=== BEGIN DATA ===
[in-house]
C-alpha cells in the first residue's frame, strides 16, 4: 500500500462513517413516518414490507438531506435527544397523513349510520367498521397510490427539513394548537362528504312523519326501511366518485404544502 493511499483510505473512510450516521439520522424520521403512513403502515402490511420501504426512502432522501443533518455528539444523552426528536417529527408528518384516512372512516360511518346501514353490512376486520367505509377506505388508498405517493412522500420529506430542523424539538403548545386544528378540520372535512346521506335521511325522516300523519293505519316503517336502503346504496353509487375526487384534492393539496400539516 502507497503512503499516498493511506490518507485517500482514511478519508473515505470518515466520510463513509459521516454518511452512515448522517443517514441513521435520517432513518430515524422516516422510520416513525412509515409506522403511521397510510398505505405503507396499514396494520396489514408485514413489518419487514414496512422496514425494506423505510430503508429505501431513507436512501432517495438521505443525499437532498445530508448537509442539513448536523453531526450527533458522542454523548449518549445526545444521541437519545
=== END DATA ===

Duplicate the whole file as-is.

[in-house]
C-alpha cells in the first residue's frame, strides 16, 4: 500500500462513517413516518414490507438531506435527544397523513349510520367498521397510490427539513394548537362528504312523519326501511366518485404544502 493511499483510505473512510450516521439520522424520521403512513403502515402490511420501504426512502432522501443533518455528539444523552426528536417529527408528518384516512372512516360511518346501514353490512376486520367505509377506505388508498405517493412522500420529506430542523424539538403548545386544528378540520372535512346521506335521511325522516300523519293505519316503517336502503346504496353509487375526487384534492393539496400539516 502507497503512503499516498493511506490518507485517500482514511478519508473515505470518515466520510463513509459521516454518511452512515448522517443517514441513521435520517432513518430515524422516516422510520416513525412509515409506522403511521397510510398505505405503507396499514396494520396489514408485514413489518419487514414496512422496514425494506423505510430503508429505501431513507436512501432517495438521505443525499437532498445530508448537509442539513448536523453531526450527533458522542454523548449518549445526545444521541437519545